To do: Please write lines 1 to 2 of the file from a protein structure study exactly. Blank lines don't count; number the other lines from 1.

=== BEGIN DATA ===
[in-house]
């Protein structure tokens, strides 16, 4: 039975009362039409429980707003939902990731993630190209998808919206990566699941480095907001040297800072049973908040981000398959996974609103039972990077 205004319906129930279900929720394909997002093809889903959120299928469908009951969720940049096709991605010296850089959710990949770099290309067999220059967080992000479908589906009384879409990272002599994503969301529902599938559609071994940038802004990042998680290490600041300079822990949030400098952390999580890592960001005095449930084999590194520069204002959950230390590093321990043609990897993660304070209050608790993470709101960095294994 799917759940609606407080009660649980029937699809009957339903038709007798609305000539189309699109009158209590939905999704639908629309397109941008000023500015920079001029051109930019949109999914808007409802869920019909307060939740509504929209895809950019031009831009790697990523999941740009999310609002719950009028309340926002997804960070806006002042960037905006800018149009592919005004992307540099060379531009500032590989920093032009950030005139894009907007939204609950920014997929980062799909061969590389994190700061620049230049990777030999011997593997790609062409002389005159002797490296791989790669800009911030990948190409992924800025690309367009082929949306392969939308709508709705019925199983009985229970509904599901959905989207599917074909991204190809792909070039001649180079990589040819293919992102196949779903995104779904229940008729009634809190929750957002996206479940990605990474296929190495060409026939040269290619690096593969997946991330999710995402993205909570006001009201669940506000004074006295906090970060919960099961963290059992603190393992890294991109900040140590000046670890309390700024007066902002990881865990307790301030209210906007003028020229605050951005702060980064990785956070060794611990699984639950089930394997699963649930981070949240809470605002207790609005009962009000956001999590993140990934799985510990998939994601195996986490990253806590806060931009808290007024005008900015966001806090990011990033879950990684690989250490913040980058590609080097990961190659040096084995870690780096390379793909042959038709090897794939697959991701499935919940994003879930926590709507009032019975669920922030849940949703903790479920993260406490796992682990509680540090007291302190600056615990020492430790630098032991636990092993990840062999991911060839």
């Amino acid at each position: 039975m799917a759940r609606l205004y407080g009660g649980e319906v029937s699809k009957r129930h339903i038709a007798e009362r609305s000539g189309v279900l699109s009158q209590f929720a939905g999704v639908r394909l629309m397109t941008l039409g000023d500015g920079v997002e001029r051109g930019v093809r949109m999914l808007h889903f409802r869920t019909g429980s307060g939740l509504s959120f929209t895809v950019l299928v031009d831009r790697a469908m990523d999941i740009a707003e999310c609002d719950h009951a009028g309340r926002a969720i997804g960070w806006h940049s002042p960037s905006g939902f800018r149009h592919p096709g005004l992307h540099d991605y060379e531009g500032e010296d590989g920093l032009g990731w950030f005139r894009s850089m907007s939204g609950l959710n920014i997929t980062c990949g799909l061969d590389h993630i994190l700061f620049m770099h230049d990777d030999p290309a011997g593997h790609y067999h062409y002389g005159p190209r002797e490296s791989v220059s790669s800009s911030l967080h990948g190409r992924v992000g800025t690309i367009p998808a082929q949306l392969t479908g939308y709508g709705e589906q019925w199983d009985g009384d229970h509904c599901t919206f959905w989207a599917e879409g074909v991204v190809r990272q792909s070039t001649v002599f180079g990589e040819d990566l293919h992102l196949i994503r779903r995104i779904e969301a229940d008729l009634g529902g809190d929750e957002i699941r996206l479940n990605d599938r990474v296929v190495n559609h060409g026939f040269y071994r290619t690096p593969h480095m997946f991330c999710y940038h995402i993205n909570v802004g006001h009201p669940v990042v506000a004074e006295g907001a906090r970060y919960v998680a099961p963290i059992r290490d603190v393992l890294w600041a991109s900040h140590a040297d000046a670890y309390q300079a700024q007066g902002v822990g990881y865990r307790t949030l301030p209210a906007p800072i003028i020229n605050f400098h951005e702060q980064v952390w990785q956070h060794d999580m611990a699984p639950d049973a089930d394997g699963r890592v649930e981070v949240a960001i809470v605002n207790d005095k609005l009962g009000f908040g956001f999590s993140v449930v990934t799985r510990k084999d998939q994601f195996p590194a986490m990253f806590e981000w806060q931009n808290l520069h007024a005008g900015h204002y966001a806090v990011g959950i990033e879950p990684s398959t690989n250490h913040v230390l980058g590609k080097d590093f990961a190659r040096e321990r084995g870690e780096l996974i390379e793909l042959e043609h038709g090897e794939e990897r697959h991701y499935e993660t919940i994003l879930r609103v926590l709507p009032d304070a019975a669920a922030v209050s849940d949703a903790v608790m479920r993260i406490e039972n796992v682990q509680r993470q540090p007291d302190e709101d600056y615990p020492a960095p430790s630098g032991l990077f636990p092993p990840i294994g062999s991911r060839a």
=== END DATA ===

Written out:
[in-house]
């Protein structure tokens, strides 16, 4: 039975009362039409429980707003939902990731993630190209998808919206990566699941480095907001040297800072049973908040981000398959996974609103039972990077 205004319906129930279900929720394909997002093809889903959120299928469908009951969720940049096709991605010296850089959710990949770099290309067999220059967080992000479908589906009384879409990272002599994503969301529902599938559609071994940038802004990042998680290490600041300079822990949030400098952390999580890592960001005095449930084999590194520069204002959950230390590093321990043609990897993660304070209050608790993470709101960095294994 799917759940609606407080009660649980029937699809009957339903038709007798609305000539189309699109009158209590939905999704639908629309397109941008000023500015920079001029051109930019949109999914808007409802869920019909307060939740509504929209895809950019031009831009790697990523999941740009999310609002719950009028309340926002997804960070806006002042960037905006800018149009592919005004992307540099060379531009500032590989920093032009950030005139894009907007939204609950920014997929980062799909061969590389994190700061620049230049990777030999011997593997790609062409002389005159002797490296791989790669800009911030990948190409992924800025690309367009082929949306392969939308709508709705019925199983009985229970509904599901959905989207599917074909991204190809792909070039001649180079990589040819293919992102196949779903995104779904229940008729009634809190929750957002996206479940990605990474296929190495060409026939040269290619690096593969997946991330999710995402993205909570006001009201669940506000004074006295906090970060919960099961963290059992603190393992890294991109900040140590000046670890309390700024007066902002990881865990307790301030209210906007003028020229605050951005702060980064990785956070060794611990699984639950089930394997699963649930981070949240809470605002207790609005009962009000956001999590993140990934799985510990998939994601195996986490990253806590806060931009808290007024005008900015966001806090990011990033879950990684690989250490913040980058590609080097990961190659040096084995870690780096390379793909042959038709090897794939697959991701499935919940994003879930926590709507009032019975669920922030849940949703903790479920993260406490796992682990509680540090007291302190600056615990020492430790630098032991636990092993990840062999991911060839």